Following outfitting and builder trials, the «Auguste Benebig» will be handed over next year. The ship will then join the Brest naval base around May 2022 in order to carry out all her tests and qualifications. The ship should reach New Caledonia, by its own means, and be operational at the end of the same year. The vessel will achieve active duty in 2023.
For the record, the French Minister of the Armed Forces confirmed on January 17, 2020 an order for six «POM» Offshore Patrol Vessels (OPV). The contract was awarded on December 24, 2019 to a Socarenam/CNN MCO consortium by the French Armament Procurement Agency (Direction Générale de l’Armement, DGA). Intended for the French Navy, these OPVs will be based in French overseas territories to replace ageing P400-class patrol boats.
The future POM patrol vessels will carry out protection missions in the French Exclusive Economic Zones (EEZ), intervention against maritime pollution and for environmental protection, as well as rescue and assistance to people.
Two patrol boats will each be based in New Caledonia (Nouméa), French Polynesia (Papeete) and La Réunion (Port-des-Galets). The first of them, based in New Caledonia, will be christened August Bénébig, a native of Noumea and will be followed by the Jean Tranape. Those destined for French Polynesia will be baptized Teriieroo a teriierooiterai and Philippe Bernardino, those in La Réunion Auguste Techer and Félix Éboué.
The POM will have an endurance of 30 days without refueling. Each ship will accommodate a crew of 30 sailors and 23 passengers and operate an unmanned aerial vehicle (SMDM Aliaca by Survey Copter). Their armament will include a 20-mm caliber remote-controlled turret (Narwhal by Nexter), as well as 12.7-mm and 7.62-mm machine guns. Nexeya is supplying the combat management system. HENSOLDT UK is supplying the Kelvin Hughes Mk11 SharpEye surface search radars with combined HENSOLDT MSSR 2000 Identification Friend or Foe (IFF) systems. Vestdavit is supplying fast rescue boat davit systems.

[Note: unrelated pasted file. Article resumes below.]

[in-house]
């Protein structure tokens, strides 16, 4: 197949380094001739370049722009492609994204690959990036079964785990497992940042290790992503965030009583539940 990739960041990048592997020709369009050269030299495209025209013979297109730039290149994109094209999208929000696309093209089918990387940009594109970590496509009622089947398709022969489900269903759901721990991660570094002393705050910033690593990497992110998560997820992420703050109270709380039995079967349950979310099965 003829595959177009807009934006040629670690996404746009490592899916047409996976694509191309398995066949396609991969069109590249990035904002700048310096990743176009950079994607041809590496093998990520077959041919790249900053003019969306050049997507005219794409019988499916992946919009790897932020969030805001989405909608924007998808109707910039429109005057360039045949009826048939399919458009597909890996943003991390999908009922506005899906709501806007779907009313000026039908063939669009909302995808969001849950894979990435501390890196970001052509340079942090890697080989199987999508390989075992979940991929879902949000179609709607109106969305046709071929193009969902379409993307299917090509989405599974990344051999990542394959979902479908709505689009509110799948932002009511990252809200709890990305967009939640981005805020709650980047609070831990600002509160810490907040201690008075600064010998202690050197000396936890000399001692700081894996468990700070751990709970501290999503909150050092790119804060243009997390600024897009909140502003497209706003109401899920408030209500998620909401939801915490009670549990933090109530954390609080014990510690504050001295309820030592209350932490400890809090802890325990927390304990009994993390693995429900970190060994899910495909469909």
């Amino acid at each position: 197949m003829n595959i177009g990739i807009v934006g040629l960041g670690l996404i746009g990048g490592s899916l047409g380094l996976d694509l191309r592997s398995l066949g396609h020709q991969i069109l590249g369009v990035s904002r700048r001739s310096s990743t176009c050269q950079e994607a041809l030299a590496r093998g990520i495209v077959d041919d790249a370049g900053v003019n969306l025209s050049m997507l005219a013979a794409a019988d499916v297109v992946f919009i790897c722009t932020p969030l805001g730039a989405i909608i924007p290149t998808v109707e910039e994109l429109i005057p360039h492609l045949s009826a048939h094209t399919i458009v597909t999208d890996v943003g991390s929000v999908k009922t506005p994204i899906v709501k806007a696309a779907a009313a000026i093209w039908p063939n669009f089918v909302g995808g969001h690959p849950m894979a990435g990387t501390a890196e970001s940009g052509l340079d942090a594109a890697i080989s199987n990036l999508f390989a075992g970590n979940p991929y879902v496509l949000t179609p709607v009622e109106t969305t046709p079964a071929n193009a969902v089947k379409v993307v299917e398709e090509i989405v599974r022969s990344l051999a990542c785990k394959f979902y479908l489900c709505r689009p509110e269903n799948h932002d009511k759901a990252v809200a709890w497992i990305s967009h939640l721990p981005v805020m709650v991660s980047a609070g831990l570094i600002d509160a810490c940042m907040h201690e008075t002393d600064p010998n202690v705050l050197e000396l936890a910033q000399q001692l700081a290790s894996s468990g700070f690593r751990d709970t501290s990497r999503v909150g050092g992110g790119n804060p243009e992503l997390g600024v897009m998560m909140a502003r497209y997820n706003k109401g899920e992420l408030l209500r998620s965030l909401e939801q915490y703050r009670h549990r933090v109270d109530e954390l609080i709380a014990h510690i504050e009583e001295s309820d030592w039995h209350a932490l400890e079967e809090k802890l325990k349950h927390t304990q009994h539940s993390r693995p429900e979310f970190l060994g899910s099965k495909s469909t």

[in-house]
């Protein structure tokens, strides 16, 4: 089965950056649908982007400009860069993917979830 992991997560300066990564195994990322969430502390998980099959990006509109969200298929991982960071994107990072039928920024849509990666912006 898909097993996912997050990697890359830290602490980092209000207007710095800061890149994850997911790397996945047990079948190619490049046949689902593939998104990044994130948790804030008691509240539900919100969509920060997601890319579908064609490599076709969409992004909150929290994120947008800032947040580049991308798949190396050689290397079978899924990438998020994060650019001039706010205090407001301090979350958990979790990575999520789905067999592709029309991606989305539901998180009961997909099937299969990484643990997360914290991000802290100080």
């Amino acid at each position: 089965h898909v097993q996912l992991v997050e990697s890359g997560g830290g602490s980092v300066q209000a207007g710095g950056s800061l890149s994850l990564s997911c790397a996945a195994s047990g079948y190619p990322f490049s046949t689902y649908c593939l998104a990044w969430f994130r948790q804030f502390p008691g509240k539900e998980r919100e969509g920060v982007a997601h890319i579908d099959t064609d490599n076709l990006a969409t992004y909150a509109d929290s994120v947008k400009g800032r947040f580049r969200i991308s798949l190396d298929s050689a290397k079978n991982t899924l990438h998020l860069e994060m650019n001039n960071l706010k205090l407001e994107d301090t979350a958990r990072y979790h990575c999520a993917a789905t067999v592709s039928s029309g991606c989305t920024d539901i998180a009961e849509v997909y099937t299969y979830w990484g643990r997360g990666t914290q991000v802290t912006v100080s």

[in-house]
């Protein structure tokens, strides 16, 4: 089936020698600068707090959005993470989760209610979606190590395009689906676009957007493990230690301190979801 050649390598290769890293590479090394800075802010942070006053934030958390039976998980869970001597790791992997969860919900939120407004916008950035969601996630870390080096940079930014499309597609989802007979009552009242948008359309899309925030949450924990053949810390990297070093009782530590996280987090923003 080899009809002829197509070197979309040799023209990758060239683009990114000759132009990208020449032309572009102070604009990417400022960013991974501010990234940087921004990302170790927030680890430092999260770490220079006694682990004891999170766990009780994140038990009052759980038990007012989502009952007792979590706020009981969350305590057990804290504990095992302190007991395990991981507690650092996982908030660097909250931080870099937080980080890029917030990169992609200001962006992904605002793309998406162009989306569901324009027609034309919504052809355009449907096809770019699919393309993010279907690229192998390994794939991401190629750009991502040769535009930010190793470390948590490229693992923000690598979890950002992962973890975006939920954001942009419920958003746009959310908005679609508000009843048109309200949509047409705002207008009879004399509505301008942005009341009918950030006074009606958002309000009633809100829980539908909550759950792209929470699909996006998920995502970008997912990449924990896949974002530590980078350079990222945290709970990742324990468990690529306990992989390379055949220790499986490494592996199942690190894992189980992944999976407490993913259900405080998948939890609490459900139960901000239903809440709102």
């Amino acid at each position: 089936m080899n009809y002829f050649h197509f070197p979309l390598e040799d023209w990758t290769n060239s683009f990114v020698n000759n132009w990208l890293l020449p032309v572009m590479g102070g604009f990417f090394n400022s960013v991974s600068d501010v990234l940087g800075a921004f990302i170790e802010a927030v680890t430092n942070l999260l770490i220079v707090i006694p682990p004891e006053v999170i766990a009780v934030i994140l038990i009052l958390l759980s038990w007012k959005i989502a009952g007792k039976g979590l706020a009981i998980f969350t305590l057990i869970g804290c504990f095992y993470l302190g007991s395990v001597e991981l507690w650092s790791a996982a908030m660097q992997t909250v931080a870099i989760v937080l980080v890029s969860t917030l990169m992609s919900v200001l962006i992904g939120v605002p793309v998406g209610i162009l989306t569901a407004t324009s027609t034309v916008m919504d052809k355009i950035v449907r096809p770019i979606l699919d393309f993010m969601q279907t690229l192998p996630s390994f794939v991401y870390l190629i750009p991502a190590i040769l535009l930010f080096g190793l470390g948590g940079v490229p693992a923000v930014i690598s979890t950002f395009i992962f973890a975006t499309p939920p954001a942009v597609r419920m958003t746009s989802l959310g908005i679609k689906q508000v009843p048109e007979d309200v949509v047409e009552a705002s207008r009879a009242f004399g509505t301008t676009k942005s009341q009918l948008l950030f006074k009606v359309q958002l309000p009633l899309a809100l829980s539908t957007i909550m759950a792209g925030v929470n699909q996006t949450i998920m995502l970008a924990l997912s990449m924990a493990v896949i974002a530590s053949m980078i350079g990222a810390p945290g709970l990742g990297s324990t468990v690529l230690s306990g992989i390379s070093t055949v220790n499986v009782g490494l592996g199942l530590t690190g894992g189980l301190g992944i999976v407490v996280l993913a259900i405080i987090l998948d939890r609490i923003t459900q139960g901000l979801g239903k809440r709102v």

The POM vessel are 79.9 meters/262 feet long and 11.8 meters/38.7 feet wide, with a draft of 3.5/11.5 feet meters for a displacement of 1,300 tons at full load.
The First Steel Cutting ceremony for the twelfth FREMM (the tenth Italian frigate) took place on 12 October at Fincantieri integrated shipyard in Riva Trigoso (Genoa).
On the one hand, the event officially represents the beginning of production phase for a new ship, on the other, as the tenth frigate complete the batch for the Italian Navy, the conclusion of a path started in the 2008 with the first steel cutting of ITS Bergamini (F590).
Today, at the ceremony were present the FREMM Programme Manager – Mr. Luigi Durante, the Naval Armament Directorate (NAVARM) Representative – Captain Gianni Labori and the Industrial representatives.
The delivery of the twelfth FREMM is planned in late 2025, only six months after the eleventh Frigate.
The last two Italian units will be realized in the General Purpose (GP) version, with an updated release of several systems giving the Italian Navy the opportunity to have frigates at the state of the art in order to fulfil a wide range of missions.
The U.S. Navy christened its newest Independence-variant Littoral Combat Ship (LCS), the future USS Santa Barbara (LCS-32), during a 10 a.m. CDT ceremony Saturday, October 16 in Mobile, Alabama.
The Honorable Meredith Berger, performing the duties of Under Secretary of the U.S. Navy, delivered the keynote address at the ceremony. Remarks were also be provided by Vice Admiral Jeffrey Trussler, Deputy Chief of Naval Operations for Information Warfare; the Honorable Oscar Gutierrez, Mayor Pro Tempore for the city of Santa Barbara, California.; and Mr. Rusty Murdaugh, President of Austal, USA.
Lolita Zinke, wife of former Secretary of Interior Ryan Zinke and the ship’s sponsor, participated in a time-honored Navy tradition to christen the ship by breaking a bottle of sparkling wine across the bow.
«We christen the third USS Santa Barbara (LCS-32), named for the beautiful coastal city in central California», Secretary of the U.S. Navy Carlos Del Toro said. «In so doing we move one step closer to welcoming a new ship to Naval service and transitioning the platform from a mere hull number to a ship with a name and spirit. There is no doubt future Sailors aboard this ship will carry on the same values of honor, courage and commitment upheld by crews from an earlier vessel that bore this name».